It takes focus and hard work to build a party
by Phil Huckelberry, Chair of the Illinois Green Party and Co-Chair of the Green Party of the United States.
In 2008 the Illinois Green Party (ILGP) was able to place 56 candidates on the ballot ñ all in partisan races ñ with several candidates topping 30 percent of the vote. In light of the struggles many other state parties are experiencing, Green Pages inquired what has allowed ILGP to achieve such success. Phil Huckelberry reports on key aspects of running such a widespread campaign
In even years in Illinois, all races are for partisan seats ñ Congress, General Assembly, county offices ñ while in odd years, most races are non-partisan ñ city council, school board, library board. In even years, ILGP has consistently increased its number of candidates on the ballot: from five in 2002, seven in 2004, 17 in 2006, to 56 in 2008. Prior to last year, ILGP had only one candidate for Congress in its history; in 2008 alone, there were 11.†
This dramatic increase was made possible by achieving “established party” status in Illinois, thanks to the 10.3 percent of the vote that Rich Whitney received as candidate for Governor in 2006. Established party status is critical, not only in what it can provide, but also in giving ILGP focus in how it organizes itself.
Established party status as an electoral framework by itself, however, does not explain ILGP’s relative success. Within the context of that framework, three key factors deserve particular attention: understanding the election code; creating comfortable spaces for people to get involved; and focusing on the detail work.
There is no magic bullet to success in party building.
1. Understanding the Election Code
It is vitally important every state party have at least one person, ideally many more, who can study the state election code in order to understand the bizarre paperwork and other rules that prospective candidates have to follow. To play the game, one must know the rules.
A major obstacle to recruiting Green candidates is many Greens simply don’t know the mechanics of how to run for office: petitioning, notarization, deadlines, filling out paperwork, etc. ILGP has made a point of helping candidates overcome these obstacles, empowering them through written guides and by walking them through the legal processes. Our focus on learning the rules and understanding how to use them has proven critical.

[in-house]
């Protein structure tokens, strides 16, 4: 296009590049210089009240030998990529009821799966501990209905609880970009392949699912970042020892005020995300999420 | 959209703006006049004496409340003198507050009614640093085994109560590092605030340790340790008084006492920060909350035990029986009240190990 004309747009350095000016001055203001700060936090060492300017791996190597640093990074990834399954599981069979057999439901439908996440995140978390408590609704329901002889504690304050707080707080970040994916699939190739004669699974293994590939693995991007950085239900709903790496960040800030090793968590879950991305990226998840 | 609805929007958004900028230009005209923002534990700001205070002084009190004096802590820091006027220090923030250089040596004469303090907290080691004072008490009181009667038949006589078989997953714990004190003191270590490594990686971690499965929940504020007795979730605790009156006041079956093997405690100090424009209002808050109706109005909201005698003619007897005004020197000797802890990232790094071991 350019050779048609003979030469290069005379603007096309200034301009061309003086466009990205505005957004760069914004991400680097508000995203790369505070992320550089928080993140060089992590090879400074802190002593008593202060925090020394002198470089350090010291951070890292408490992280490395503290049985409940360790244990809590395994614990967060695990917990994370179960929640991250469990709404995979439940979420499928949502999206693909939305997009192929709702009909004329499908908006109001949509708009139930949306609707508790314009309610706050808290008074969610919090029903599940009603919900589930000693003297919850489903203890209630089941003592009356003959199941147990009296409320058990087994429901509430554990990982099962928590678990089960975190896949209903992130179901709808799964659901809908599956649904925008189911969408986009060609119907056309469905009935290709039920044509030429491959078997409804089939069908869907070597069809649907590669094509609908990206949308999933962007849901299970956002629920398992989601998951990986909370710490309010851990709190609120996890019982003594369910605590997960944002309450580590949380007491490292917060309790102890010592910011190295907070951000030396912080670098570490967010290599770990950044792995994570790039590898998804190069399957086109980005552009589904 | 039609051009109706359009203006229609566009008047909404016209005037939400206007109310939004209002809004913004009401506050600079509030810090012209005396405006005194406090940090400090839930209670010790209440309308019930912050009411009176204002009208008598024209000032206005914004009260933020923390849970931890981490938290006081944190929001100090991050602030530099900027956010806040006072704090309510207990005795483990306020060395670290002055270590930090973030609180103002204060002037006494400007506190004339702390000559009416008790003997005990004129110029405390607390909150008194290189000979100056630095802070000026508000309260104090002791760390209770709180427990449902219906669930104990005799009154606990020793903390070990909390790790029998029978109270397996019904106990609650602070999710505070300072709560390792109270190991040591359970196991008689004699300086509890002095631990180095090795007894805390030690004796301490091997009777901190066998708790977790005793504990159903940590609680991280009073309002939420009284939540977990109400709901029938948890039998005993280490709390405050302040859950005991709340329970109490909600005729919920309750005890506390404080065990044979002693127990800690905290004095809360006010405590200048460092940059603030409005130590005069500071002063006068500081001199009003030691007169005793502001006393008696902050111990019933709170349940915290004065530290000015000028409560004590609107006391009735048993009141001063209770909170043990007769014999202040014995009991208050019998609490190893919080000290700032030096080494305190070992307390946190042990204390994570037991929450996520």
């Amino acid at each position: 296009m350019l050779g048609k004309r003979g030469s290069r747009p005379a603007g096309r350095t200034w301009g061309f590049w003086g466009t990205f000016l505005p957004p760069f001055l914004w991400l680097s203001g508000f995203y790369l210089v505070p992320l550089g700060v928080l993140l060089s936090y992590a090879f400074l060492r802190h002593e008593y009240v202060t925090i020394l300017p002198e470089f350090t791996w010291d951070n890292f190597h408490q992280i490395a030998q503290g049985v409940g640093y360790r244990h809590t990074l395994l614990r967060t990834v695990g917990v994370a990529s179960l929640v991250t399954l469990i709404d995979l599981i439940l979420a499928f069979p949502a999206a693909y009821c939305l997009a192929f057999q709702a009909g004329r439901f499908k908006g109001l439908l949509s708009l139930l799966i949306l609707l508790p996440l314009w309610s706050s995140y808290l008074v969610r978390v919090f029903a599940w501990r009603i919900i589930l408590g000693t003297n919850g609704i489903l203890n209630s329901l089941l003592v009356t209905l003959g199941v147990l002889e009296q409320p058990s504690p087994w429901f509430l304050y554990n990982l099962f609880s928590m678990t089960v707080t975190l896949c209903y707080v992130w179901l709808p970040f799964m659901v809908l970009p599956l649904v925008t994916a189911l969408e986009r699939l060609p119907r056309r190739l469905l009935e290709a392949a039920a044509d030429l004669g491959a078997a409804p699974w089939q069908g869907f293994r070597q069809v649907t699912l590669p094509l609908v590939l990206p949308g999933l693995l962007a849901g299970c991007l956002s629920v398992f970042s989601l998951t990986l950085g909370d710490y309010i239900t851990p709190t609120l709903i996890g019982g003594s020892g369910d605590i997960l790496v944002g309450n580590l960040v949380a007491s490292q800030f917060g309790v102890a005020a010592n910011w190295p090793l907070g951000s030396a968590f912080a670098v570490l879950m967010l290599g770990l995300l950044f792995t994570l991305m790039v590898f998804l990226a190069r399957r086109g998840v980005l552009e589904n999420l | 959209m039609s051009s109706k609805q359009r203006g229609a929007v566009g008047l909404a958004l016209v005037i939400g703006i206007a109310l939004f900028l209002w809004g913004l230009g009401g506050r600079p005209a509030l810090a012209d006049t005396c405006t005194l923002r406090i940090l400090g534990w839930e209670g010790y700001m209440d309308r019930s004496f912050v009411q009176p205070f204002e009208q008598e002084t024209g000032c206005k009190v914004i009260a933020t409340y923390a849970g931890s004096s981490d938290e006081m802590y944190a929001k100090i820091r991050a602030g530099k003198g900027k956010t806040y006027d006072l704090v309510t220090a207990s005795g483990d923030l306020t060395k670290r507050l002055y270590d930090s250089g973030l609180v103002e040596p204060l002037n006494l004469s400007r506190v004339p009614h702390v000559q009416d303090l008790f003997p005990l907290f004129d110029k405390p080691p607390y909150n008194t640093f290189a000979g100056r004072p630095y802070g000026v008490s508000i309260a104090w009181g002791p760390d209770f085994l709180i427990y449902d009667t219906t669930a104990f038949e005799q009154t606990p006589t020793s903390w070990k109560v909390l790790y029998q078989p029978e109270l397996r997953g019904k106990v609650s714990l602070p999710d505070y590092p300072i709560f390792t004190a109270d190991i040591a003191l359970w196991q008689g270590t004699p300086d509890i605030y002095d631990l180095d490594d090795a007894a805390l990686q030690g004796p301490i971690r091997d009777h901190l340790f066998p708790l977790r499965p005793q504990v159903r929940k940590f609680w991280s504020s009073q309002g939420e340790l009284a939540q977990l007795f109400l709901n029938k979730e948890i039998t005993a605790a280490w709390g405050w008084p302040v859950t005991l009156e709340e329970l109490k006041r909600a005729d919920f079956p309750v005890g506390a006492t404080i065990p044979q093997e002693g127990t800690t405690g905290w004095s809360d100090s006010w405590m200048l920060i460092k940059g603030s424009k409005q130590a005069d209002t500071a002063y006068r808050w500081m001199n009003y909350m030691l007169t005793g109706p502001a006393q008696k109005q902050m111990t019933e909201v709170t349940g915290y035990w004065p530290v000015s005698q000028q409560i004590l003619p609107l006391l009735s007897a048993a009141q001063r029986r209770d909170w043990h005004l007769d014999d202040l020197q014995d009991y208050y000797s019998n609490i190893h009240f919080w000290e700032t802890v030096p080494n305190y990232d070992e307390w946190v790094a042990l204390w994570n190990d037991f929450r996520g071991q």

I ran for State Representative in 2004 and 2006. I also tried to run for County Board in 2002, but the local Democrats concocted a bogus challenge. The Republican County Clerk went along with it, and removed me from the ballot. Getting taken off the ballot was in many respects the best thing that could have happened for ILGP because it led me to immerse myself in the nuances and outright absurdities of the infamous Illinois Election Code.
In Illinois, when an “established” party doesn’t have a candidate in the primary for a particular office, the party can still field someone by having a meeting of committeepersons to select someone, and by completing the formal paperwork. This process, called “slating,” was used by most Green candidates in Illinois in 2008 and allowed them to bypass the petition-gathering process. Slating, however, is legally complicated, and requires a lot of coordination and understanding of poorly written statutes. Familiarity with the Election Code was an essential component of being able to slate candidates and protect them from being thrown off the ballot.
2. Creating comfortable spaces for people to get involved
Greens at the National Convention in Chicago frequently commented on the diversity of ILGP’s candidates and wanted to know how that was achieved. Of the 56 candidates, eight were under the age of 30, twelve were women, and six were people of color. (In the future, ILGP hopes to improve on these numbers.) †Technical knowledge of how to get candidates on the ballot is essential to this success. The other side of the coin is making that information available to a wide cross-section of people and working with them on implementation.
In Illinois, younger Greens have been trusted in party leadership positions for years. This has been a critical component of ILGP’s growth. Kevin O’Connor, who got 33 percent in his race for state representative, is only 24 years old. Half of ILGP’s Executive Committee and Green National Committee delegation have for years been under the age of 35. But younger Greens in other states have frequently expressed frustration at feeling uncomfortable at Green meetings. Bickering and lack of respect from older Greens are commonly mentioned as turnoffs. State parties need to confront obstacles that keep campus-aged and other younger Greens from feeling comfortable at meetings or participating fully in the decision-making of their state parties.